If newly installed State Senate Majority Leader John Flanagan (R-East Northport) is really serious about his educational reform agenda, then there are many avenues that must take priority ["The unexpected Senate leader," News, May 17].

First would be the reduction of the 124 Long Island school districts into, for the sake of argument, one for each town. If superintendents are paid about $250,000, and each district has two assistant superintendents at about $160,000 each, the savings would run to the millions. Add to this coordinators, administrators and other staff, and more savings could be realized.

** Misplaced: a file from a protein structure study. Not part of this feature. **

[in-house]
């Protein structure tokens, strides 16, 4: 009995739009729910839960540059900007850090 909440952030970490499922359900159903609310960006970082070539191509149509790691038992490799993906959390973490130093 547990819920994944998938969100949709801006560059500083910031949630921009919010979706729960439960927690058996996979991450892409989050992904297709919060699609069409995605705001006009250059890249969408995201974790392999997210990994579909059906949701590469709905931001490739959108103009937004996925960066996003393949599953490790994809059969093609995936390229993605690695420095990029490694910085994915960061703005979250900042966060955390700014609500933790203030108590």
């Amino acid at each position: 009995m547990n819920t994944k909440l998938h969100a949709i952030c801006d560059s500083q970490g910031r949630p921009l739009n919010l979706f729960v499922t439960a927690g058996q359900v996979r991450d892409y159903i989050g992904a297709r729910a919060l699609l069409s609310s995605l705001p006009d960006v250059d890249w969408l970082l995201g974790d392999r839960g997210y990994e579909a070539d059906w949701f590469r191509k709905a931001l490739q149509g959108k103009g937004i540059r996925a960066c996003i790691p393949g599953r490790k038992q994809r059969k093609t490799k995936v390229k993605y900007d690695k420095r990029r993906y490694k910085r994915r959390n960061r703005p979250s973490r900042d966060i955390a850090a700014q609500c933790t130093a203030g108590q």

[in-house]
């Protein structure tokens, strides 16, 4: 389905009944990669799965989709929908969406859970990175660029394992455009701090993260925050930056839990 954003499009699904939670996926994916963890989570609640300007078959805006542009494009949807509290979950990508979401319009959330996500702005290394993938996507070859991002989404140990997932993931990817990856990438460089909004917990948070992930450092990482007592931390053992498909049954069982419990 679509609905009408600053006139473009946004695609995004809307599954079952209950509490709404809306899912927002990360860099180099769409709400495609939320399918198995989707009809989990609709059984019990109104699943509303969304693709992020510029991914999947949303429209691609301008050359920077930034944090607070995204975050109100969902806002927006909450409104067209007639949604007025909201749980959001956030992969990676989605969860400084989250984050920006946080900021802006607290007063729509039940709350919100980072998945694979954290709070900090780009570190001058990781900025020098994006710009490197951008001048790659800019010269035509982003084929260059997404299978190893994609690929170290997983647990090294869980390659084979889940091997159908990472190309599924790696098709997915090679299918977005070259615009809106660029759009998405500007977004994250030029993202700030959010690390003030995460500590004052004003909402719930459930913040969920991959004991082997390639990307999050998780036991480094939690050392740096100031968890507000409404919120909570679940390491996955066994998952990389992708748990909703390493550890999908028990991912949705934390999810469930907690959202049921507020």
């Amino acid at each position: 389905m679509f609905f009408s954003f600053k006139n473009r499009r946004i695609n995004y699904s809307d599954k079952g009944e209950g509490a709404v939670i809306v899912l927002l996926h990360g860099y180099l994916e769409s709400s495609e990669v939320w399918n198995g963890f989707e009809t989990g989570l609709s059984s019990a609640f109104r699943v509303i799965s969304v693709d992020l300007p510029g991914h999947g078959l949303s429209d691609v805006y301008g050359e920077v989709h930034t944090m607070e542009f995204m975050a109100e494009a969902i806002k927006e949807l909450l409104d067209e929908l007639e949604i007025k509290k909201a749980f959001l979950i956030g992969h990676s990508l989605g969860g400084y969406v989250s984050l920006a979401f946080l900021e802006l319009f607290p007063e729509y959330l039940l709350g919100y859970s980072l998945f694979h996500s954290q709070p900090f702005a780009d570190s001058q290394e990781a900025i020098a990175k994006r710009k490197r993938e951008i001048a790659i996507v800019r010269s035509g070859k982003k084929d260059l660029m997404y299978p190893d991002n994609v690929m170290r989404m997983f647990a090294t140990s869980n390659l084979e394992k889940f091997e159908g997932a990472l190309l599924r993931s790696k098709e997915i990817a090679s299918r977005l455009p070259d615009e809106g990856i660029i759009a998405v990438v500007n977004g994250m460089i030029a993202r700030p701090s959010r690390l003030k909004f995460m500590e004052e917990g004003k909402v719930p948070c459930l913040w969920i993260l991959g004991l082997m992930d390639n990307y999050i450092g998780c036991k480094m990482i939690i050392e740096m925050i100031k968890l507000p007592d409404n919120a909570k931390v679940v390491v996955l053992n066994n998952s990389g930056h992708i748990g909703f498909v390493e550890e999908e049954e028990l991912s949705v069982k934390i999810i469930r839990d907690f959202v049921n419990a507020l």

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Next, Flanagan should support the Common Core and its associated testing. Education and assessment are neither parent-centric nor teacher-centric. Subject matter requires uniformity for the majority of students. Associated examinations can be used to determine both subject mastery and teaching effectiveness over a large base. Of course, the results must be part of a student's grade, not simply measurement tools.

Our country is pathetically low on the world totem pole of education. The failure of the educational establishment is obvious. Common Core, a nationwide initiative, is the first remedy to make any sense.

It requires improvement, and yes, it should have been introduced in stages, but it's essential to upgrading our less-than-stellar system.

Richard M. Frauenglass, Huntington